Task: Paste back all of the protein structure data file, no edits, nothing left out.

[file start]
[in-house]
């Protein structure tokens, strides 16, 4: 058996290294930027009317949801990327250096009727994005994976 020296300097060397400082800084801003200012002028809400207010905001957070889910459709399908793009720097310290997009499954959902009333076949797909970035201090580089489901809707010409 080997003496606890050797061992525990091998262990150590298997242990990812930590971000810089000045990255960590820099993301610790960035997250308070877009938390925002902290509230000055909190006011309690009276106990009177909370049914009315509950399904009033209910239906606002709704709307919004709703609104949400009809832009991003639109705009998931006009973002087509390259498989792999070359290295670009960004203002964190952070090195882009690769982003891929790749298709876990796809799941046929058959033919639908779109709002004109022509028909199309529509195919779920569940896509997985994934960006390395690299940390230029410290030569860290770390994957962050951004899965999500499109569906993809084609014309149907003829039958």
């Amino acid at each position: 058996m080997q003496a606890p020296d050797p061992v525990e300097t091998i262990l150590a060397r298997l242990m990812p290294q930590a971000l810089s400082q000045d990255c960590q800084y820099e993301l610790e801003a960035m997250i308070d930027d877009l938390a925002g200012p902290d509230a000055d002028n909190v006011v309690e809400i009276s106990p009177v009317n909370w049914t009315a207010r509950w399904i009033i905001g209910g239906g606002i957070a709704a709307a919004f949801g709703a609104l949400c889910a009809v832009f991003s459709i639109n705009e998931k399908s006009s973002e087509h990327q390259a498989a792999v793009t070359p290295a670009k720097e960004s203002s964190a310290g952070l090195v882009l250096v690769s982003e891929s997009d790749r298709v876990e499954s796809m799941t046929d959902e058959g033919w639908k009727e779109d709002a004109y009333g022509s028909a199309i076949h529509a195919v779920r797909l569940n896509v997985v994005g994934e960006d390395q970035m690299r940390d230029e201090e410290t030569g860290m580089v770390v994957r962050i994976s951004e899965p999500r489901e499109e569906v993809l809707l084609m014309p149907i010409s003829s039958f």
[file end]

[in-house]
């Protein structure tokens, strides 16, 4: 058996290294930027009317949801990327250096009727994005994976 020296300097060397400082800084801003200012002028809400207010905001957070889910459709399908793009720097310290997009499954959902009333076949797909970035201090580089489901809707010409 080997003496606890050797061992525990091998262990150590298997242990990812930590971000810089000045990255960590820099993301610790960035997250308070877009938390925002902290509230000055909190006011309690009276106990009177909370049914009315509950399904009033209910239906606002709704709307919004709703609104949400009809832009991003639109705009998931006009973002087509390259498989792999070359290295670009960004203002964190952070090195882009690769982003891929790749298709876990796809799941046929058959033919639908779109709002004109022509028909199309529509195919779920569940896509997985994934960006390395690299940390230029410290030569860290770390994957962050951004899965999500499109569906993809084609014309149907003829039958």
């Amino acid at each position: 058996m080997q003496a606890p020296d050797p061992v525990e300097t091998i262990l150590a060397r298997l242990m990812p290294q930590a971000l810089s400082q000045d990255c960590q800084y820099e993301l610790e801003a960035m997250i308070d930027d877009l938390a925002g200012p902290d509230a000055d002028n909190v006011v309690e809400i009276s106990p009177v009317n909370w049914t009315a207010r509950w399904i009033i905001g209910g239906g606002i957070a709704a709307a919004f949801g709703a609104l949400c889910a009809v832009f991003s459709i639109n705009e998931k399908s006009s973002e087509h990327q390259a498989a792999v793009t070359p290295a670009k720097e960004s203002s964190a310290g952070l090195v882009l250096v690769s982003e891929s997009d790749r298709v876990e499954s796809m799941t046929d959902e058959g033919w639908k009727e779109d709002a004109y009333g022509s028909a199309i076949h529509a195919v779920r797909l569940n896509v997985v994005g994934e960006d390395q970035m690299r940390d230029e201090e410290t030569g860290m580089v770390v994957r962050i994976s951004e899965p999500r489901e499109e569906v993809l809707l084609m014309p149907i010409s003829s039958f």